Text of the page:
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I have a handheld scanning device running Windows 6.0. the handheld is responsible for scanning barcodes at a stationary position outdoors as people enter and leave a building. The primary concern for this application is to get people in and out as quickly as possible.

Now the handheld is communicating with a computer in another building that is behind thick concrete walls. All it does is connect to a socket, send the barcode information, and receive a small xml file in response.

What do you think would be the best way to handle the application not getting a strong signal? Should I let the OS handle the warnings and possible disconnection, or should I monitor the application and shut it down if the signal strength drops to 1 bar for a defined period of time?

The problem with letting the OS handle everything, is that I don't know if the user will have low signal strength warnings enabled. Plus if it is a weak signal, and the user continues to use the application, it will greatly slow down the queue.

If I shut it down myself, I at least ensure the user has to stop using the application and switch to a manual method, but the downside is if the weak signal was just an anomaly then I've disconnected the application and now I've stuck the user with the responsibility of trying to reconnect every few minutes and seeing if it works yet. (Once the connection is lost, it can't automatically be restored, it requires user input).

This is the first application I've made for a handheld device, so I'm not sure what the standard approach to an issue like this is. Any advice?

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3 Answers 3

up vote 2 down vote accepted

One thing to consider is a better antenna on the wireless router (google will turn up many options). Some devices can also accept an external antenna, either natively or via a hardware hack.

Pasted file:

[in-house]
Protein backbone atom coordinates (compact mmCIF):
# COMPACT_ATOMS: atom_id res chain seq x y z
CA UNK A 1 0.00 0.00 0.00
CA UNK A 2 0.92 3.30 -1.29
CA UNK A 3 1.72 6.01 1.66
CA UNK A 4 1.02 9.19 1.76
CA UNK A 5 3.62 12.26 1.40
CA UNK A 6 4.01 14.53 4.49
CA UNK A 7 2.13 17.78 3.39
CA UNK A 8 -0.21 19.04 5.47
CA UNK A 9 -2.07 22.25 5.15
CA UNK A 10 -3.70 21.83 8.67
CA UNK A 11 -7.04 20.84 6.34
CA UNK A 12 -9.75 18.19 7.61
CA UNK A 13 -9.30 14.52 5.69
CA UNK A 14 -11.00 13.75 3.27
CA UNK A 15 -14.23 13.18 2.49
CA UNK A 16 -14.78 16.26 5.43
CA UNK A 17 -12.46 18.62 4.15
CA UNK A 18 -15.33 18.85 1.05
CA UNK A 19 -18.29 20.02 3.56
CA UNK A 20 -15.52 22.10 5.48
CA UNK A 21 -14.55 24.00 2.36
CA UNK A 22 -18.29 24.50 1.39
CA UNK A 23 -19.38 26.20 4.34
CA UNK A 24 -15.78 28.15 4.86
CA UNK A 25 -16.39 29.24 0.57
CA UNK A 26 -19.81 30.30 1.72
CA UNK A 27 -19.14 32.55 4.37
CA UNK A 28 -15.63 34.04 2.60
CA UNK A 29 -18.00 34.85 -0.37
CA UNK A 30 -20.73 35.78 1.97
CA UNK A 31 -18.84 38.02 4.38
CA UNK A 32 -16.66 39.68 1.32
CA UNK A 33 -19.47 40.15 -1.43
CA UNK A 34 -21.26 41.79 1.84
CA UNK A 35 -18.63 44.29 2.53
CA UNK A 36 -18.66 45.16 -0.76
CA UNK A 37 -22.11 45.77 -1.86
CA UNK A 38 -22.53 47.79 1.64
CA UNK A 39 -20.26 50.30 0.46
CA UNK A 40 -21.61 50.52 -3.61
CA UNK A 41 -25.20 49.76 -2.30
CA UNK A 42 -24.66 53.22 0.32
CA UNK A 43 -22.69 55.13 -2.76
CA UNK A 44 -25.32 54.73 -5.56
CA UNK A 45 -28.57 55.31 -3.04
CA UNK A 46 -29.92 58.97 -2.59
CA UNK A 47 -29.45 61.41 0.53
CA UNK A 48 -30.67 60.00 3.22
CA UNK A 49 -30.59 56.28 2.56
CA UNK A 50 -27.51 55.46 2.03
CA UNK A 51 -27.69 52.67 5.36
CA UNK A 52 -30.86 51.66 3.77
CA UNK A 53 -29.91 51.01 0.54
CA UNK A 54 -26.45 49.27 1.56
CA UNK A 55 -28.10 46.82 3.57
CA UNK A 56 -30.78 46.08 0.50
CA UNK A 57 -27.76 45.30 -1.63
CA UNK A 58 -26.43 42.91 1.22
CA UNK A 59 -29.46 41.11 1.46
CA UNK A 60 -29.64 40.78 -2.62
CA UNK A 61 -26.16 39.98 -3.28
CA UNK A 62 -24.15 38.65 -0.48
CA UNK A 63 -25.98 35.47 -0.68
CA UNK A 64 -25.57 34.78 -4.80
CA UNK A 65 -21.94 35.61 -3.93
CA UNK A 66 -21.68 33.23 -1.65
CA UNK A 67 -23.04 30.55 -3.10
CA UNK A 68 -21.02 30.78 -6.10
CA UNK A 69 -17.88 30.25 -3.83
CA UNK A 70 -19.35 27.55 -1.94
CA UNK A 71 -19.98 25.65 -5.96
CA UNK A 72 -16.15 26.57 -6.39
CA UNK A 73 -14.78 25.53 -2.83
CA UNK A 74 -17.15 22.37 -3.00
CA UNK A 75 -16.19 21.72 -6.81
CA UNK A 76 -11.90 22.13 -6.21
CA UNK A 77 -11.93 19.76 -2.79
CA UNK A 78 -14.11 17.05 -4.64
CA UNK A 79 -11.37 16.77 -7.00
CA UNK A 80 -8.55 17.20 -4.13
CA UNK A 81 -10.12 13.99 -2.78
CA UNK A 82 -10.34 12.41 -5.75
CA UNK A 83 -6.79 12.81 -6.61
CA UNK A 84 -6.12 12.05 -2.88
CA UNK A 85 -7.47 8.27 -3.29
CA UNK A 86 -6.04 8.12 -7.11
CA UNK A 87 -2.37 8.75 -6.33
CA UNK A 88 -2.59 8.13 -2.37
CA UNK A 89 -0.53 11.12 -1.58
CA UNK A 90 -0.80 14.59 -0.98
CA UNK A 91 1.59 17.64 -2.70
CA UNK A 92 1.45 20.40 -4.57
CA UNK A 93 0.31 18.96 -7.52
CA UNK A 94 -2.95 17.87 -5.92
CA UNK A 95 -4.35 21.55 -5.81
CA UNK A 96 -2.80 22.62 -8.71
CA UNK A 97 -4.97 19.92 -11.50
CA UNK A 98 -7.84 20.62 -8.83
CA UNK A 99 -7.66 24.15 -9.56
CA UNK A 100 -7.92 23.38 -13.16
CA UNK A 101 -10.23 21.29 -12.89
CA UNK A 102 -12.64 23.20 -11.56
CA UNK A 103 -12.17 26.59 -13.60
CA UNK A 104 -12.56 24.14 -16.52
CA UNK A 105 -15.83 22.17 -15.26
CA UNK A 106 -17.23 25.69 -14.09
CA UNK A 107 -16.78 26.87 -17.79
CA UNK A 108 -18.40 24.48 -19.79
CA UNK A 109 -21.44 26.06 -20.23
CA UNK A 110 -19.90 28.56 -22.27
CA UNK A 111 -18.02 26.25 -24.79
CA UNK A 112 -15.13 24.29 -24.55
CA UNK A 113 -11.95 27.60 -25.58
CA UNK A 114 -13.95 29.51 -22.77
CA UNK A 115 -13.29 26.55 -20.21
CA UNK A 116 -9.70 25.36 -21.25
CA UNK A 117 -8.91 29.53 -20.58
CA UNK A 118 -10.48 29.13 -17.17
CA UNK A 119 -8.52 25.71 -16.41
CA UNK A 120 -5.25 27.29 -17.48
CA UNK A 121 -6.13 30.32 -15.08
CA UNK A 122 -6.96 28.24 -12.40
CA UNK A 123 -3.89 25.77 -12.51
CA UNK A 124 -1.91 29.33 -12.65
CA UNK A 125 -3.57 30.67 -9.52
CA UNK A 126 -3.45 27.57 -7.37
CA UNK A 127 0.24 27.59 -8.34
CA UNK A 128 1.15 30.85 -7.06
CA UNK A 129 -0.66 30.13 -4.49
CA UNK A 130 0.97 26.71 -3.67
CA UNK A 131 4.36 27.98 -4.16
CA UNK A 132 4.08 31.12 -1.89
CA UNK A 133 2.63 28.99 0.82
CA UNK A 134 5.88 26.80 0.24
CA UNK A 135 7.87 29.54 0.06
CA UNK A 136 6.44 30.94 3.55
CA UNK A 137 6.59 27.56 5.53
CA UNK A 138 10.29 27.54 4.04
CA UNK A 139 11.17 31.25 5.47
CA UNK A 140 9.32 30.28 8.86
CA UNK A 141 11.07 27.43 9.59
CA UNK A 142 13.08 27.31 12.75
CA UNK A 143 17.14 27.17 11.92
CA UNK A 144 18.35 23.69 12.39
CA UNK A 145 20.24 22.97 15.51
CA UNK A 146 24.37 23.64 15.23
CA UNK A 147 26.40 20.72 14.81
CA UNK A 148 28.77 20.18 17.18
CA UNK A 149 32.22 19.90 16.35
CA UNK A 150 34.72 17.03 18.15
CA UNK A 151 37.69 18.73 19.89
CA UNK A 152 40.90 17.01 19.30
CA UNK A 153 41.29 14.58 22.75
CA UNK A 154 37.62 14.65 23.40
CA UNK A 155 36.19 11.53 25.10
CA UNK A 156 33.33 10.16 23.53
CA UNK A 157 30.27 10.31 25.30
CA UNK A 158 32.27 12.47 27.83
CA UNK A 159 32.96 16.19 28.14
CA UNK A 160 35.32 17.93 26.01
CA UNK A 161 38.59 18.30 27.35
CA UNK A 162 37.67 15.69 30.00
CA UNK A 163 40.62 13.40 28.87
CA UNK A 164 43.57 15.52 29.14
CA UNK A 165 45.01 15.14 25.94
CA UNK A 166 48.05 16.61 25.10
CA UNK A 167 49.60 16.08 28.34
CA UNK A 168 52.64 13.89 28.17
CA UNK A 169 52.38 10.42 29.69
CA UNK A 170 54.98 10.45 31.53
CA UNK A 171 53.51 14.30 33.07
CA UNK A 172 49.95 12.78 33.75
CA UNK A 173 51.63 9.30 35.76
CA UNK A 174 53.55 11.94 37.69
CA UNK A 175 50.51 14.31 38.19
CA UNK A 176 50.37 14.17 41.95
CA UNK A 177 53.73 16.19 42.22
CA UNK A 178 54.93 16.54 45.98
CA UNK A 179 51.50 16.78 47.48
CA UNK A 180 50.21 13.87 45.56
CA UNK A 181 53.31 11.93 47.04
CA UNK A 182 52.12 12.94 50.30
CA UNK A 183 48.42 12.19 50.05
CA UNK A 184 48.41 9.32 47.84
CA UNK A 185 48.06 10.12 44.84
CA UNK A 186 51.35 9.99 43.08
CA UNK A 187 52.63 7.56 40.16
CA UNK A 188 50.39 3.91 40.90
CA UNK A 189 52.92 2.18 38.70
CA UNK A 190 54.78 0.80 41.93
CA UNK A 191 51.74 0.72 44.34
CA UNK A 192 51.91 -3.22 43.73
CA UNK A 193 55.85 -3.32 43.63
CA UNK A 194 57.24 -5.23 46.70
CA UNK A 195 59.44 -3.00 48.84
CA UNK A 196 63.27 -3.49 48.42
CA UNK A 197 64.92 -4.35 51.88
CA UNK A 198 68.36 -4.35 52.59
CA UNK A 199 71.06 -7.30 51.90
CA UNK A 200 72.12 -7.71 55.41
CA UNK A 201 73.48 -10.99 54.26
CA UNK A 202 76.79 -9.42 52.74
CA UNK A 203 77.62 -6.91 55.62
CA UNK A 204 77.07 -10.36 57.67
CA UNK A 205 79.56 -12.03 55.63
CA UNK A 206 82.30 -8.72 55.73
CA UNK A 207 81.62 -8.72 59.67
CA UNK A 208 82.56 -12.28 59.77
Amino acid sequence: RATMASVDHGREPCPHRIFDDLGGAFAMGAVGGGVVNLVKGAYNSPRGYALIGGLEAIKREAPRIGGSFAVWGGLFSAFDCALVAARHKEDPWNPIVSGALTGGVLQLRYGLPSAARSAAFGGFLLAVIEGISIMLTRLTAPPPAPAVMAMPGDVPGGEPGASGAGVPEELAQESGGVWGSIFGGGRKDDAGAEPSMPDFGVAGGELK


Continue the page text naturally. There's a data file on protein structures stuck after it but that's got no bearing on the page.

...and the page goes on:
On the software side, perhaps consider displaying a warning in a status area indicating that the signal strength is weak and suggesting the manual method until a better signal strength is achieved. I would certainly leave it up to the user to decide how to proceed. Few things are more irritating to an end user than software trying to be more clever than the user.

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PS - Not wanting to drive to Fry's on a Sunday, I made a very successful DYI signal booster that got me from 1-2 bars to a solid 4 bars in a room far from my home router: binarywolf.com/249/diy-parabolic-reflector.htm –  Eric J. Aug 13 '09 at 16:54
    
Well I actually don't know much about networking, but I didn't want to ask about antennaes and routers here in case it got the question closed. We were previously using a wireless router and antenna but the signal kept getting dropped either due to weak signals or interference. Is the only way to test how reliable my application will be on their hardware other than actually setting up the entire network and trying it out? –  Brandon Aug 13 '09 at 16:55
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You won't know how your app will work in their environment until you are there, but you CAN test your app's behavior with a low signal strength by shielding your router's antenna to create various levels of low signal. A tin can (e.g. coffee can) over the antenna goes a long way toward stopping it's signal. –  Eric J. Aug 13 '09 at 17:18

Do you do anything with the result?

If not, you could just add the scanned bar code to some kind of queue which would then allow you to immediately scan the next one while the queue is processed on another thread.

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Yes, the result is basically a count of how many people are currently in the building, and whether or not the person is allowed entry. So the line will be held up until a response is received. –  Brandon Aug 13 '09 at 16:58
    
How are you communicating with the computer? A web service? –  Oll Aug 13 '09 at 17:04
    
I just open a socket and the handheld will connect directly to it. I'm not sure what the name for that is. Networking is not my strong point. –  Brandon Aug 13 '09 at 17:09

A good approach can be a heartbeating algorithm for your connection. Just send a “ping” to your server using your socket and wait for the “pong”.

In the production environment you can adjust the ping timeout to detect with a good accuracy when the connection is lost or is to bad for your application.

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